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American Heritage Unit Study

Studying history is much more useful than many folks think. Studying your own heritage only makes sense. As one genealogist said, "How can you know where you are going if you don't know where you've been?"

1. Make a map of your area. Mark the points of historical interest. Show your map in your classroom or troop meeting place. Tell about the points of historical interest.

2. Research an event of historical importance that took place in or near your area. If possible, visit the place where the event took place. Tell your class or troop about the event and its impact on local history. Describe what it looked like then and now.

3. Find out when, why, and how your town or neighborhood started. What ethnic, national, or racial groups played a part? Find out how it has changed over the past 50 years. Try to explain why.

4. Explain what is meant by the National Register of Historic Places. Tell about any National Register properties in your area. Describe how a property becomes eligible for listing.

5. Find something in your area that seems to qualify for National Register listing. Bring it to the attention of the Historic Preservation Officer for your state. Assist him or her, in any way possible, to nominate it for inclusion in the National Register.

6. For each of the following, describe its adoption; tell about any changes since its adoption: the flag, the Pledge of Allegiance, the seal, the motto, and the national anthem

7. Choose an event, a period, or a person from United States history that you would like to know more about. Use it to complete the remaining activities.

8. Read a biography of the person chosen you chose in activity seven. Tell some things you admire about the person. Tell some things you do not admire. Explain why you think this person has made a good or bad contribution to America's heritage.

9. Read about the subject you chose in activity seven in three sources. List the major points upon which all agree. List areas of disagreement. Decide what source is mostly true. Tell how you decided.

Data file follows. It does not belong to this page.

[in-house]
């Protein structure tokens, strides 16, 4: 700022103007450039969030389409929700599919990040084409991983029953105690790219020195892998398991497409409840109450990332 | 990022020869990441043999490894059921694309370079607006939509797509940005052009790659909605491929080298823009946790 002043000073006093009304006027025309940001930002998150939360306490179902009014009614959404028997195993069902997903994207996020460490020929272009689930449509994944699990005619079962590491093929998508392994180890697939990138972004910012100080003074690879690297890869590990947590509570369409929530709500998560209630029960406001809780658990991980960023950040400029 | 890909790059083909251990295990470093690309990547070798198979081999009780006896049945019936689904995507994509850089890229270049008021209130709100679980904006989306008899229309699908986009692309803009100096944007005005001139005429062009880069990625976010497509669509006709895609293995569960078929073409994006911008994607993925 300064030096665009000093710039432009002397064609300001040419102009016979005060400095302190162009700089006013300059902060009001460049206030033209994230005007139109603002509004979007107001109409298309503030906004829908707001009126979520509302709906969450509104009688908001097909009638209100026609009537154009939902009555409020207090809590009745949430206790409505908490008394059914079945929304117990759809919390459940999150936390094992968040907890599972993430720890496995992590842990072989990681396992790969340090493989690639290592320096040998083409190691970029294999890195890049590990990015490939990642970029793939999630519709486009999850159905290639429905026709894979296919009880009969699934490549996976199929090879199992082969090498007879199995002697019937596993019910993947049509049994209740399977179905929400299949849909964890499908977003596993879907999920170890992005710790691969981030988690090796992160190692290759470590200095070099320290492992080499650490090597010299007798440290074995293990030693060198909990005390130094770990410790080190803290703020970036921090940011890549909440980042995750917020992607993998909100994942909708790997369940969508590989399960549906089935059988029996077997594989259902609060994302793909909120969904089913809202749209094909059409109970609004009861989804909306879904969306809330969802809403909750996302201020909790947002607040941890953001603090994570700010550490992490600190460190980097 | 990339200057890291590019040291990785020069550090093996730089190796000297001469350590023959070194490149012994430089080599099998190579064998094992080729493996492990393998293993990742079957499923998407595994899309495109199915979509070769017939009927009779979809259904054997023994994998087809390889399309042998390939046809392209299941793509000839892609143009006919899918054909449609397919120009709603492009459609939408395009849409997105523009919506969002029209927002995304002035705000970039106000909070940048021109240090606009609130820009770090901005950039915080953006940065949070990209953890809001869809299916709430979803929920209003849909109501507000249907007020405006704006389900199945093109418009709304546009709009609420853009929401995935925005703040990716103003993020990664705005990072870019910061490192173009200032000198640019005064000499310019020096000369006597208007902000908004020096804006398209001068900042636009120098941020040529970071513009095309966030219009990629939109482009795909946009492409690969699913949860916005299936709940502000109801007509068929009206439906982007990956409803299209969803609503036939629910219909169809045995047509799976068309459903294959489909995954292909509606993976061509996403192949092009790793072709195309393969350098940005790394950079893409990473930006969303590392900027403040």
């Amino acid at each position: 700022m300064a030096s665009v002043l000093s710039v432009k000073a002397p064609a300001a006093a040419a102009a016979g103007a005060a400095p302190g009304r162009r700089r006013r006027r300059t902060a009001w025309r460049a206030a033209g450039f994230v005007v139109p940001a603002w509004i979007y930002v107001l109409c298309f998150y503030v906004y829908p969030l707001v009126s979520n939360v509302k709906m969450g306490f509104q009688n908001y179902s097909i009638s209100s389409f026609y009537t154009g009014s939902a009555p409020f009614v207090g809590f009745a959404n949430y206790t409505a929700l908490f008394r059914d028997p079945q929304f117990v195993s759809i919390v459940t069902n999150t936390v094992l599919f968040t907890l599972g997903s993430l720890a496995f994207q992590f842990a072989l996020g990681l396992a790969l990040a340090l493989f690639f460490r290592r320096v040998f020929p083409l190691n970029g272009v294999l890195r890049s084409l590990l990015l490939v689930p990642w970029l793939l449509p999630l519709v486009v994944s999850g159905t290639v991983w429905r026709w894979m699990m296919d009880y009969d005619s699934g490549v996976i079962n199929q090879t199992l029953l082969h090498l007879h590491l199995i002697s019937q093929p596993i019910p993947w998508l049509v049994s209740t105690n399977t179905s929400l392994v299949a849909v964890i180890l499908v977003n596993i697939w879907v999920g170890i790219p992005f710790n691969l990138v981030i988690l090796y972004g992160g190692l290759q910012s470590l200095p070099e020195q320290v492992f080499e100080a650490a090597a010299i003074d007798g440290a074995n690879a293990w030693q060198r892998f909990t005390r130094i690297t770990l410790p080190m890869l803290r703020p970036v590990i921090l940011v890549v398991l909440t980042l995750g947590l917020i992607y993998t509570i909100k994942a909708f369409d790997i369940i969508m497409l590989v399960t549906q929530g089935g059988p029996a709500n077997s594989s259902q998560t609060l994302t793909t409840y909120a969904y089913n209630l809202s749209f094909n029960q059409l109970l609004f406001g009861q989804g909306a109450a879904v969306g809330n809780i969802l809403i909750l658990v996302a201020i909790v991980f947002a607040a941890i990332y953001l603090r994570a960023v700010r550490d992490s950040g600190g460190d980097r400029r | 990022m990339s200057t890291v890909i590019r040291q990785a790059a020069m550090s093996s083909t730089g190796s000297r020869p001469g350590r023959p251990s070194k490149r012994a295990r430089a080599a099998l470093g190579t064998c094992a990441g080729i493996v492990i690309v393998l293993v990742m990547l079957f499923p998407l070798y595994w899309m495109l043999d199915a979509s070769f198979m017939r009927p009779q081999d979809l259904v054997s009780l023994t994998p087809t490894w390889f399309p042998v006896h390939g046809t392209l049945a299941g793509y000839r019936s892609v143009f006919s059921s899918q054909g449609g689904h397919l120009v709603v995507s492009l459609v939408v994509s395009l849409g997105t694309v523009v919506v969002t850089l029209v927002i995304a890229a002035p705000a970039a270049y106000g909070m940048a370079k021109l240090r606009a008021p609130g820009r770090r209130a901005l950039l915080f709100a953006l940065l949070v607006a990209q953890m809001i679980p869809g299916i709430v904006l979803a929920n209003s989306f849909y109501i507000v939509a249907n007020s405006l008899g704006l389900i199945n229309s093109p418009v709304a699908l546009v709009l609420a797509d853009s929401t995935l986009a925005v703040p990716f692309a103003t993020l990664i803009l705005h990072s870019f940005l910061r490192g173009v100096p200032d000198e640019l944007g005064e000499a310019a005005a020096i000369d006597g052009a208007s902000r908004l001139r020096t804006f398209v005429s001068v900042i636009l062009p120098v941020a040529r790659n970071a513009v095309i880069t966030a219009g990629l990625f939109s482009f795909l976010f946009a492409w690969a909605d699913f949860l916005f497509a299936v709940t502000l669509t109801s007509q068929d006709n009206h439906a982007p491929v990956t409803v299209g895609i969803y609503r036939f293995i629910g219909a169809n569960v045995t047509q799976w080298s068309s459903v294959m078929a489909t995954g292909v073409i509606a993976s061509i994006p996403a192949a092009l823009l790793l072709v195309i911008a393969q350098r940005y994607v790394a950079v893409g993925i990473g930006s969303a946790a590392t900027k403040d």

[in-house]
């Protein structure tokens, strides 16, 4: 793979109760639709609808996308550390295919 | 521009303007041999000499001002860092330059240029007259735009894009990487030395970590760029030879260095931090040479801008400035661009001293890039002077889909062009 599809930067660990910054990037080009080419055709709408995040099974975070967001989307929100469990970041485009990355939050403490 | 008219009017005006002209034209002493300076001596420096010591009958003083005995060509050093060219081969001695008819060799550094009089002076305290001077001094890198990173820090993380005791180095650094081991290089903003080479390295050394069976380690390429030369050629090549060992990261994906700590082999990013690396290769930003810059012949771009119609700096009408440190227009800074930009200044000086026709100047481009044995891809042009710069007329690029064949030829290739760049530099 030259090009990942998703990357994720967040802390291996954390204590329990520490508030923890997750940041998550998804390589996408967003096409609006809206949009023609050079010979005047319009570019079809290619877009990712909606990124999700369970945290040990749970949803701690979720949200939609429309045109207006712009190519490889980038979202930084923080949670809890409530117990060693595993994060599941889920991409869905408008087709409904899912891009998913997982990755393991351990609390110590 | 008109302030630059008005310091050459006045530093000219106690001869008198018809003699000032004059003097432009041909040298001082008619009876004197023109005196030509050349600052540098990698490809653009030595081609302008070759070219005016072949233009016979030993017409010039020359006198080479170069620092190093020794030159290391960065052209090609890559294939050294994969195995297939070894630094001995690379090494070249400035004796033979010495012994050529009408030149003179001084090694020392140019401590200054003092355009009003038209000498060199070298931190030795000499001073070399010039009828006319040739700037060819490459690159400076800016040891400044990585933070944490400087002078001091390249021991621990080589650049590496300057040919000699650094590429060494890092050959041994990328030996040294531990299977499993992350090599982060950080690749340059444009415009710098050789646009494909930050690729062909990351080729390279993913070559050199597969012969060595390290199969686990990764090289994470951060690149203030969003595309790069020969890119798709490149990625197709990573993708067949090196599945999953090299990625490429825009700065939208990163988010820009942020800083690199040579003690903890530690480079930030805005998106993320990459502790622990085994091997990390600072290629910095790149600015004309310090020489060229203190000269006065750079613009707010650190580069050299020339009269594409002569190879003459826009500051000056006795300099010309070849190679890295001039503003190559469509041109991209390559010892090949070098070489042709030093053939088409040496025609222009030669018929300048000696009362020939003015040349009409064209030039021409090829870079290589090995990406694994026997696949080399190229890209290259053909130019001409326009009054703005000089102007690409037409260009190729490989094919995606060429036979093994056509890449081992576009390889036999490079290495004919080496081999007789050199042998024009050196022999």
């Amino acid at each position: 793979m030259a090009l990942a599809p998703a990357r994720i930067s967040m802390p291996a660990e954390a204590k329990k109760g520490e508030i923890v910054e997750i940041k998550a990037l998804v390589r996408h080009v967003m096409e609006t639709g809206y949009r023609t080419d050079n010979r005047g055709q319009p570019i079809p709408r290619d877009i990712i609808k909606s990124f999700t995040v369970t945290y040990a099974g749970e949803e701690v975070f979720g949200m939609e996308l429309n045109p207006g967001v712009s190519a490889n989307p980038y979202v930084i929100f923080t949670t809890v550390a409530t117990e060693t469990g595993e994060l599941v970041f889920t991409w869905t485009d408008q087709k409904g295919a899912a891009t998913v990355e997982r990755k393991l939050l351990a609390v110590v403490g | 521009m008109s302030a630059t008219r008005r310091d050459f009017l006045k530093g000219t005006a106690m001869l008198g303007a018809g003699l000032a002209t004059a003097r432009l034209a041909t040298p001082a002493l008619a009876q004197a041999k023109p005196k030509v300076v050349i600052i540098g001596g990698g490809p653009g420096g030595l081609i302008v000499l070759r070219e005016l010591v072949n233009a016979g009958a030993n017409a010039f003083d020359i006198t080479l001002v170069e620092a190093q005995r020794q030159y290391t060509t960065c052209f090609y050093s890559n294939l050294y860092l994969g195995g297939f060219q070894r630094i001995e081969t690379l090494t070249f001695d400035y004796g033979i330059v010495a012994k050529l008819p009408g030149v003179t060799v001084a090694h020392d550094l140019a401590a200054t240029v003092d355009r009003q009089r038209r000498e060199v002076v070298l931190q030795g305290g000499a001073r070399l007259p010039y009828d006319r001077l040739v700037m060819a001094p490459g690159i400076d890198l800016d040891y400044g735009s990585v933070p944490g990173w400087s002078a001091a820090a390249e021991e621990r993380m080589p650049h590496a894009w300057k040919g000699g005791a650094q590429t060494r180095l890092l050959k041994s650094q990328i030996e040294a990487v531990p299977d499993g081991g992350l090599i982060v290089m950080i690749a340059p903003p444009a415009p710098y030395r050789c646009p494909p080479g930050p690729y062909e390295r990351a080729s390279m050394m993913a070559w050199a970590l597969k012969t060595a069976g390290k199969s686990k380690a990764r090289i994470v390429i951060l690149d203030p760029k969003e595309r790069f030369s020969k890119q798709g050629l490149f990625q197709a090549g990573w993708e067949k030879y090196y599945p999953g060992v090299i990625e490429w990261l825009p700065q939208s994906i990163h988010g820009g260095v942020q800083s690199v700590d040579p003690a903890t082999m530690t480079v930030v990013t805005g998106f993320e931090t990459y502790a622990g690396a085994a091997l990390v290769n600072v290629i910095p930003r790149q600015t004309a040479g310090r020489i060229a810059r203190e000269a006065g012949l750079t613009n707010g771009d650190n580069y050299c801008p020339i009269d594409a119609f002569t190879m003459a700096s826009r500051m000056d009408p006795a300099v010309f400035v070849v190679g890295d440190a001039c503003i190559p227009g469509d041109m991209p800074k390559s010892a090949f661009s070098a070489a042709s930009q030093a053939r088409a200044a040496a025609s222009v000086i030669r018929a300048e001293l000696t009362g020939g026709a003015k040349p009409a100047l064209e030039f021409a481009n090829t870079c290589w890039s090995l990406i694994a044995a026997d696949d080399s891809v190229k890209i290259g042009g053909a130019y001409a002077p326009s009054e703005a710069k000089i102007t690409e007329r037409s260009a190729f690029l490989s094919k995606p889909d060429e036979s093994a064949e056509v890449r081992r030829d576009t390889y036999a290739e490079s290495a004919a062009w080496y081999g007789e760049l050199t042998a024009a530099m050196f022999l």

10. Read a historical novel or see a television show, a play, or a movie about your subject. Tell how true you think it was. Tell how it added to your understanding of the subject.

11. Select an important speech related to your subject and tell when and why it was made. Read the speech to your class or troop. Then lead a discussion about the effect it had at the time.

12. Gather records of four songs that are related to your subject or be able to sing or play them yourself. Play the records, or play or sing the songs yourself, for your class or troop. Tell about each song.

13. Collect copies of four cartoons about your subject or draw two in the style of the period. Tell about the meaning of the cartoons.

14. Collect copies of paintings about your subject. Tell about them. Discuss their accuracy or symbolism.

15. Collect copies of photographs about your subject. Tell how they reflect the photographer's point of view.

16. Build a model to show something about your subject. Tell about what it shows.

17. Visit a historic site related to your subject. Tell how it has enlarged your view of the subject.

18. Make a time-line for your subject. Tell how the main events on your chart have affected life in America today.

19. Take an active part in a program about a historic event or person. Report about the program, the part you took, and the subject.

20. Pick an organization that is directly concerned with the preservation or perpetuation of local, state, or national history. Talk with an officer of the organization about its goals. Find out how you can help meet these goals. Carry out a project that will help meet the goals.

21. Set up a historic trail or walk in your area. Prepare a guidebook. Include maps and related local history. Develop and carry out a plan to bring your trail to the attention of your community.

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